Those looking to explore the region further should hire a car. While most roads along the Riviera are excellent, some of the roads to the cenotes and remoter Mayan temples are rough, a few of them requiring a front-wheel drive car or a four-by-four. Outside of the main Riviera Maya hubs little English is spoken; and while the main Cancún-Chetumal highway is good at any time, some of the smaller roads can be unsafe to drive at night.
The Yucatan Peninsula is mirror-flat and great for cycling. Bikes are widely available at hotels or through rental agencies. But it can be uncomfortably hot and humid over long distances – especially in the spring and summer.
Where to stay
Families are best served by hotels in Cancun or Playa del Carmen. Cancun has the best kid-friendly hotel pools and facilities and the most tour options; Playa is an hour closer to the big adventure parks at Xcaret and Xel-Ha.
Tulum and Puerto Morelos are more low-key and secluded. Tulum has a barefoot-chic, back-to-nature feel with palm-thatch-roofed hotels right on the sand and is popular with couples.
Puerto Morelos offers plusher, more traditional urban comforts; albeit in a jungle and beach setting.
Where to eat or drink
Finding a place to eat on the Riviera Maya is never a problem. All of the hubs have a good choice of international and local restaurants.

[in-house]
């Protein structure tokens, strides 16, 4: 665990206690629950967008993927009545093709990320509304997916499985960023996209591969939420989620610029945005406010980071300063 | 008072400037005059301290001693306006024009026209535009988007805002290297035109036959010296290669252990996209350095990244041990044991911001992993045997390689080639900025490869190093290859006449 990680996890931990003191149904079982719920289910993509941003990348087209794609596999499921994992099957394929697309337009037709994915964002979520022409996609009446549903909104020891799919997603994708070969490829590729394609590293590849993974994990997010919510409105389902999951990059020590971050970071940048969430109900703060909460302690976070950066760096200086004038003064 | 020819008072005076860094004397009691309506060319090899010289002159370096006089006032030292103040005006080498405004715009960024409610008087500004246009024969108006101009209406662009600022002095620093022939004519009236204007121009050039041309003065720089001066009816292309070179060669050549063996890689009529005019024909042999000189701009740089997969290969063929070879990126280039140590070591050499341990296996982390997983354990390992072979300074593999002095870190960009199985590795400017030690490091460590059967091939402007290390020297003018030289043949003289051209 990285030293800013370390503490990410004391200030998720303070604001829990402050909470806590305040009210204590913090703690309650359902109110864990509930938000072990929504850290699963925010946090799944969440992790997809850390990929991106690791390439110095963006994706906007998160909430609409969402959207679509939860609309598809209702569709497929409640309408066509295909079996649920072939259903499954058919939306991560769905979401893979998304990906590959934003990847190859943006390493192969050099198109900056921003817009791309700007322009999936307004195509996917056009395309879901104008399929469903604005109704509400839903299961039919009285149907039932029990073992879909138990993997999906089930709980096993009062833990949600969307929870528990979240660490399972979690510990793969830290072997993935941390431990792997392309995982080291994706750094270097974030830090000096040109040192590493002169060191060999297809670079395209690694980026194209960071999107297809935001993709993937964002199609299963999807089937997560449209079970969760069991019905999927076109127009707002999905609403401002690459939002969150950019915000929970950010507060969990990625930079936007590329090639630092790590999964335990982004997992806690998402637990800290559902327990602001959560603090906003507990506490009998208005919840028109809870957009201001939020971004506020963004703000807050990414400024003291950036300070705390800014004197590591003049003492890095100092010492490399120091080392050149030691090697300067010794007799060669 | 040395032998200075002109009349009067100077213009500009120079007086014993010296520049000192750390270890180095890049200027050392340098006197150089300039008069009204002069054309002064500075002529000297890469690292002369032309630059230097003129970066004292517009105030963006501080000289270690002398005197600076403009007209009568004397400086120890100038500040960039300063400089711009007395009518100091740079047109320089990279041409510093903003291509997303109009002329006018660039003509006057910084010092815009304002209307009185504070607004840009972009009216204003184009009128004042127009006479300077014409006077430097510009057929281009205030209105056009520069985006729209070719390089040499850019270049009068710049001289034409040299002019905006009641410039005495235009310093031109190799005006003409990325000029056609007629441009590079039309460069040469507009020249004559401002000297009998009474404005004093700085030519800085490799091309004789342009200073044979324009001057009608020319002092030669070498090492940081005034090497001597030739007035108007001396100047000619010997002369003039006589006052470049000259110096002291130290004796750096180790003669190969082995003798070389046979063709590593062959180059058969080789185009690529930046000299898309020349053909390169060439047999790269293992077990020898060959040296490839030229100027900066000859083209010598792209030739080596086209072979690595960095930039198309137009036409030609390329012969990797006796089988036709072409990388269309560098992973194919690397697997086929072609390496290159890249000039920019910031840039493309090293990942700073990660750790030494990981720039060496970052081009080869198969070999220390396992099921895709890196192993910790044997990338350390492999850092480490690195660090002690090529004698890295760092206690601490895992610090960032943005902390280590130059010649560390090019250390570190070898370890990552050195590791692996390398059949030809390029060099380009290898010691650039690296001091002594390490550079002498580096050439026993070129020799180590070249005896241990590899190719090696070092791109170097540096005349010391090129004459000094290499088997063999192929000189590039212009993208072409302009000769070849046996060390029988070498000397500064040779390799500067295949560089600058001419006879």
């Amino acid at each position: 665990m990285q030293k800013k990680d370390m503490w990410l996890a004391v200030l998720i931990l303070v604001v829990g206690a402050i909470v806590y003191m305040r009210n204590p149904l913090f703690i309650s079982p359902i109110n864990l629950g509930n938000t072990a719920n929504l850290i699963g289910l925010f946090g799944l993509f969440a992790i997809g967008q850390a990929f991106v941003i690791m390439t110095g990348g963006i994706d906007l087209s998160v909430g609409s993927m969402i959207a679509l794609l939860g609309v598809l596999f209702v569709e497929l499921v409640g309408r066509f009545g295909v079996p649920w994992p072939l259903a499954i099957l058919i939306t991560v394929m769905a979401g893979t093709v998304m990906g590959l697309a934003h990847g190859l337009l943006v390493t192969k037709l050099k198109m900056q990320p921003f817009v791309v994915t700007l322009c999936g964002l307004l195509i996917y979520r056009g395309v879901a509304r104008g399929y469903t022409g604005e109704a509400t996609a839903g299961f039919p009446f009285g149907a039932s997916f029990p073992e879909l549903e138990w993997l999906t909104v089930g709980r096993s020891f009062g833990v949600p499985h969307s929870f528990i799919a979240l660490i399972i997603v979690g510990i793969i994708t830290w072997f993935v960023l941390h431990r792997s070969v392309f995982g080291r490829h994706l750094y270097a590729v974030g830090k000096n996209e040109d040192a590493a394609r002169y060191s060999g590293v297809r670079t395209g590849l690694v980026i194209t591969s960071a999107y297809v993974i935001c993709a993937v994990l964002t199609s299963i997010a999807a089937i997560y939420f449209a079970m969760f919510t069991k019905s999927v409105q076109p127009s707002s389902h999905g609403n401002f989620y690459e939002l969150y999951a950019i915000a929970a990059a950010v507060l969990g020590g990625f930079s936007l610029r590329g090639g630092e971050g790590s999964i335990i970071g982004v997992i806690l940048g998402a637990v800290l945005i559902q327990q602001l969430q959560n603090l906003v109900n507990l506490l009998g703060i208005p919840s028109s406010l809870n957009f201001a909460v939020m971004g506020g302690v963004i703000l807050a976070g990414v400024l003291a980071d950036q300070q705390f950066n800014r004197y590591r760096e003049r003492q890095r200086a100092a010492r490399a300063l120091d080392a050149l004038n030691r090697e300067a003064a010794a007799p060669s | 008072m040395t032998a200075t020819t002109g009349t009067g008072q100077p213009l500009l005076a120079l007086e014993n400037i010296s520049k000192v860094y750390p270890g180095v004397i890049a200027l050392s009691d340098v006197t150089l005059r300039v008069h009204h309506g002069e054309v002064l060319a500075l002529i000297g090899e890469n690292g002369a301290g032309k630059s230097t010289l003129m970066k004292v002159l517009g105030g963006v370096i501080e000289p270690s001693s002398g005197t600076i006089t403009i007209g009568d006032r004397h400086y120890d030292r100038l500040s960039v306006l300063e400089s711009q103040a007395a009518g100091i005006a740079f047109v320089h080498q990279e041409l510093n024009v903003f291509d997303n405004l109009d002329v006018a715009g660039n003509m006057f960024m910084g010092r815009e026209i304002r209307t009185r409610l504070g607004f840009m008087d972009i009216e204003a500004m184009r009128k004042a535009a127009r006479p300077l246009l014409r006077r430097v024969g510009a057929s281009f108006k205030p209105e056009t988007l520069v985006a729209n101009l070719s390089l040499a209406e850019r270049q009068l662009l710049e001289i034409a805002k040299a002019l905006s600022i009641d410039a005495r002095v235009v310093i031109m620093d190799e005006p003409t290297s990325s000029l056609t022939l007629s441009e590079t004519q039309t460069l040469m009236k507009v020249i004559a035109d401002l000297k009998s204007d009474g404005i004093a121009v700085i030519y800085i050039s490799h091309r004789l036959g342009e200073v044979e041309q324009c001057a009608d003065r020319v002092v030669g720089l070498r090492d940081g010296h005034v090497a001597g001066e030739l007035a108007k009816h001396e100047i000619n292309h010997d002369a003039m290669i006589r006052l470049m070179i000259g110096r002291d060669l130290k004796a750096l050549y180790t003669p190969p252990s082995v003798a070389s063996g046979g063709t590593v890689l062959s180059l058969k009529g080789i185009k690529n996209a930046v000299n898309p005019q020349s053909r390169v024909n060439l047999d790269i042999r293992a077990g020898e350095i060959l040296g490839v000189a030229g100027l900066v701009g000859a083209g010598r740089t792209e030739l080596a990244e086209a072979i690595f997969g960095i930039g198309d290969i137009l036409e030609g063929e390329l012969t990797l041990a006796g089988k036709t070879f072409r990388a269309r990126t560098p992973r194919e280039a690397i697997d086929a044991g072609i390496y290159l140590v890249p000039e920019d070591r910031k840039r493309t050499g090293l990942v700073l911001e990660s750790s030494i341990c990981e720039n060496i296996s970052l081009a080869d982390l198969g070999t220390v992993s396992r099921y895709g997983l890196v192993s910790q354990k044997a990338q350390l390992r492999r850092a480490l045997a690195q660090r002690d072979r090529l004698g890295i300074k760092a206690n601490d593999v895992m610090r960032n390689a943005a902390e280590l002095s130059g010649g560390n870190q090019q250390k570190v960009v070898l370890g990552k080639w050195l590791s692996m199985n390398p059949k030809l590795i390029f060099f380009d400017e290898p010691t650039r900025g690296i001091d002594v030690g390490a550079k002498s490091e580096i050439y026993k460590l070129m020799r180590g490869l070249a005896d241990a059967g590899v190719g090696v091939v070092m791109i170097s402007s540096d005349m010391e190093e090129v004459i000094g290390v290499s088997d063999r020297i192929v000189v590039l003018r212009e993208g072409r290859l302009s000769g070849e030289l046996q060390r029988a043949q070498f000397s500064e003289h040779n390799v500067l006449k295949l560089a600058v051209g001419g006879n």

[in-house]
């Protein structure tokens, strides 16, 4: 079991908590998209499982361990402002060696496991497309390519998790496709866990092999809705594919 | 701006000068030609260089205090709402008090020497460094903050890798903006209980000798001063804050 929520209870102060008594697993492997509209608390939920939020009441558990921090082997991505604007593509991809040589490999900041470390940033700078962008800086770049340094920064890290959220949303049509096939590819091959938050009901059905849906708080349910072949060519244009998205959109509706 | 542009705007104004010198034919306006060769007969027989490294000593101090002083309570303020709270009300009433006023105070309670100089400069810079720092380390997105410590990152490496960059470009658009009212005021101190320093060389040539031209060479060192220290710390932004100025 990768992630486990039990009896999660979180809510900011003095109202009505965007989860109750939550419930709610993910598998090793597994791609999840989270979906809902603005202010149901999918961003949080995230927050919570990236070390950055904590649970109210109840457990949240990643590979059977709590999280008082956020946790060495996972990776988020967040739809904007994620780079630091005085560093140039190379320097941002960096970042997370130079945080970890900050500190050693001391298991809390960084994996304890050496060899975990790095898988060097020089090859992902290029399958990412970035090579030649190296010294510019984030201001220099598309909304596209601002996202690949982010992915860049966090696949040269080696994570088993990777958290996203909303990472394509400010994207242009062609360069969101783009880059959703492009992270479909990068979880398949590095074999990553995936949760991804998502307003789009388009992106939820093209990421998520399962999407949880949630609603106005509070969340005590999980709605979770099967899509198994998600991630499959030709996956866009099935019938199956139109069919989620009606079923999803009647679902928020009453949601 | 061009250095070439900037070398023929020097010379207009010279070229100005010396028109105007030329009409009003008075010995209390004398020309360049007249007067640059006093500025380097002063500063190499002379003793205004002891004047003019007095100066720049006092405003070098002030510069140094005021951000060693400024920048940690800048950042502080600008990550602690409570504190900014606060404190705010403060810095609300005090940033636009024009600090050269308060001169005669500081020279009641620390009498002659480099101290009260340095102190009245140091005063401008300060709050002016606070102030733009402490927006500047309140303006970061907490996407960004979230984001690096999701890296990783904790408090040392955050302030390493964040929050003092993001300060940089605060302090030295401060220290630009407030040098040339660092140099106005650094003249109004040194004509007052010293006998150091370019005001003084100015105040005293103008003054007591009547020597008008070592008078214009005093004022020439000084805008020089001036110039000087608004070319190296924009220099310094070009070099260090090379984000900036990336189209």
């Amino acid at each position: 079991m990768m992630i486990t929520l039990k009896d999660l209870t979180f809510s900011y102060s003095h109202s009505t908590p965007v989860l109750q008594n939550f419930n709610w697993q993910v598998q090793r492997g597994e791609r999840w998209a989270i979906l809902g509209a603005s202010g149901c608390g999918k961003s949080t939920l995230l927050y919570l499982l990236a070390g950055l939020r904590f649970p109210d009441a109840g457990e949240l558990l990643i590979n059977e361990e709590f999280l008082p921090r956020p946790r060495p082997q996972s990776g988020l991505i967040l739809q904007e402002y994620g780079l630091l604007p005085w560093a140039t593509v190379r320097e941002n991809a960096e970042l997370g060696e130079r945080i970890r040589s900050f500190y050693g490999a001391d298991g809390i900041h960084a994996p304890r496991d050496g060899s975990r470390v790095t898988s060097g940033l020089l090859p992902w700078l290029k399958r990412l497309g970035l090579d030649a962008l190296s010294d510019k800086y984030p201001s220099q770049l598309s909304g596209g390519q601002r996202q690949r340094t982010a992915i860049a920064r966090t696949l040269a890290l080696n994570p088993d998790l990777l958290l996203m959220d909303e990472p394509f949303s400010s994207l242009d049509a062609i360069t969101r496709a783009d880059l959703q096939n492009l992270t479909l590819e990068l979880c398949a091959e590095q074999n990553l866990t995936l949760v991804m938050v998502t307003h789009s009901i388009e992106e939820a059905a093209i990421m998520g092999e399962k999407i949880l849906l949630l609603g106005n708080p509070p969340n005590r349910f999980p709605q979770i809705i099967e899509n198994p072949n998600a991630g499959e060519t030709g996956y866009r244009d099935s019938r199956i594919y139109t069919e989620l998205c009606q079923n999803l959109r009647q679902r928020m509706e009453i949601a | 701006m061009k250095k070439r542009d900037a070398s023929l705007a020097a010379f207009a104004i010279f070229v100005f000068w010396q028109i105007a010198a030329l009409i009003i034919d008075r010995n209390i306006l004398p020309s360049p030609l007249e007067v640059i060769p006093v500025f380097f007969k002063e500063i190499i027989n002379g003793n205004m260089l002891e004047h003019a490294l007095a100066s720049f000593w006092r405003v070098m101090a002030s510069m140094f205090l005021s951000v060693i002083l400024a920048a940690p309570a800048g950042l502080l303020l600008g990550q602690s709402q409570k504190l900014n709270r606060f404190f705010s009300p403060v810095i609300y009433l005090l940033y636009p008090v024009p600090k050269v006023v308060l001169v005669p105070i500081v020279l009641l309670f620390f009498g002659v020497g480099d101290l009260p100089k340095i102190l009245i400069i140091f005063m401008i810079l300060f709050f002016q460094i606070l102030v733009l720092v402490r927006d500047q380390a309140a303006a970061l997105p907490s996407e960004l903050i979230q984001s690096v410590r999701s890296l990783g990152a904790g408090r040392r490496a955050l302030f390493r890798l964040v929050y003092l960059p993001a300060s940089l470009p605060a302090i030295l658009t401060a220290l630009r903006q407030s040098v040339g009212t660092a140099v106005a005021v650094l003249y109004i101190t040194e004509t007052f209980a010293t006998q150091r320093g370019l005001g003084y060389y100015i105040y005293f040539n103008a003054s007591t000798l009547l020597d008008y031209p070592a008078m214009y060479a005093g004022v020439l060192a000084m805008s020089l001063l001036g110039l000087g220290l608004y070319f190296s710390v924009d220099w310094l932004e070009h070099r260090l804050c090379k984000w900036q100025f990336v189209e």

Cancun and Playa del Carmen offer the best upscale dining – both in hotels (many of whose restaurants are award-winning and open to non-guests) and in streetside eateries. Expect not just Mexican food, but steaks, sushi, Thai and pan-European cooking.
Tulum has more informal options – either beachside and al fresco or in the village itself. The best options – many of them Asian or Mediterranean are in the middle beach area (the hotel zone) or the village, the latter of which is more informal.
The best Puerto Morelos restaurants are based in upscale resorts. Some are not open to non-guests. Cancun and Playa restaurants are just over a half-hour drive away.
Further afield, you will find excellent Yucatec-Maya restaurants in Valladolid (on the way to Chichen Itza) and even the smallest cenotes and beaches will have a snack bar or Mexican restaurant offering local standards (egg, chicken or seafood dishes served with rice and cornflour tortillas), water, juices and beers.
Health & Safety
While the region is a long way from Mexico City and the country’s troubled north, there is crime on the Riviera Maya and it has risen in recent years. You will encounter few problems if you take a few precautions: avoid driving off the main highway and hotel access roads after dark; keep expensive items concealed when you’re in the street and be vigilant when using ATMs.
Mosquitoes are fierce and numerous but do not carry malaria. There is a small risk of hepatitis and dysentery so it’s best to avoid tap water and salads in smaller restaurants. The sun burns easily.
Bring your own snorkel and mask; rental costs are exorbitant, and you’ll likely need them regularly. Also binoculars – the Yucatan Peninsula has unique and prolific bird life.